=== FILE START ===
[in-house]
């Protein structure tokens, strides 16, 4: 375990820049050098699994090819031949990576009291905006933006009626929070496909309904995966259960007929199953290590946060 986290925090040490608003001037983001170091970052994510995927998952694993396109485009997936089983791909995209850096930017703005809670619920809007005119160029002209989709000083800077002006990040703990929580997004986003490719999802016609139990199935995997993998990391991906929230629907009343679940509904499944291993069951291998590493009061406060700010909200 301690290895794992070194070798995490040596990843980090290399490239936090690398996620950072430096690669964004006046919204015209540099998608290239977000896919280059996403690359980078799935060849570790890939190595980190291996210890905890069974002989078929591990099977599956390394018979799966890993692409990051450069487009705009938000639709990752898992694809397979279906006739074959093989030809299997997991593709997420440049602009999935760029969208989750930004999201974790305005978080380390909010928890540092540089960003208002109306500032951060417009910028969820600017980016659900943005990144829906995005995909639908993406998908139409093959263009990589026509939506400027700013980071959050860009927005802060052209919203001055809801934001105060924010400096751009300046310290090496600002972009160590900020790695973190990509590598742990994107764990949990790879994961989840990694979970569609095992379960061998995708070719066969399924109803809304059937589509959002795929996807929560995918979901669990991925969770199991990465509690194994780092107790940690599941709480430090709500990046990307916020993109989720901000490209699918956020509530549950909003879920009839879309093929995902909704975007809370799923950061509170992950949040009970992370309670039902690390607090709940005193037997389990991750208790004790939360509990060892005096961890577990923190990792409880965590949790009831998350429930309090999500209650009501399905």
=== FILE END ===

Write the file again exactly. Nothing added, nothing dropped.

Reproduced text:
[in-house]
């Protein structure tokens, strides 16, 4: 375990820049050098699994090819031949990576009291905006933006009626929070496909309904995966259960007929199953290590946060 986290925090040490608003001037983001170091970052994510995927998952694993396109485009997936089983791909995209850096930017703005809670619920809007005119160029002209989709000083800077002006990040703990929580997004986003490719999802016609139990199935995997993998990391991906929230629907009343679940509904499944291993069951291998590493009061406060700010909200 301690290895794992070194070798995490040596990843980090290399490239936090690398996620950072430096690669964004006046919204015209540099998608290239977000896919280059996403690359980078799935060849570790890939190595980190291996210890905890069974002989078929591990099977599956390394018979799966890993692409990051450069487009705009938000639709990752898992694809397979279906006739074959093989030809299997997991593709997420440049602009999935760029969208989750930004999201974790305005978080380390909010928890540092540089960003208002109306500032951060417009910028969820600017980016659900943005990144829906995005995909639908993406998908139409093959263009990589026509939506400027700013980071959050860009927005802060052209919203001055809801934001105060924010400096751009300046310290090496600002972009160590900020790695973190990509590598742990994107764990949990790879994961989840990694979970569609095992379960061998995708070719066969399924109803809304059937589509959002795929996807929560995918979901669990991925969770199991990465509690194994780092107790940690599941709480430090709500990046990307916020993109989720901000490209699918956020509530549950909003879920009839879309093929995902909704975007809370799923950061509170992950949040009970992370309670039902690390607090709940005193037997389990991750208790004790939360509990060892005096961890577990923190990792409880965590949790009831998350429930309090999500209650009501399905």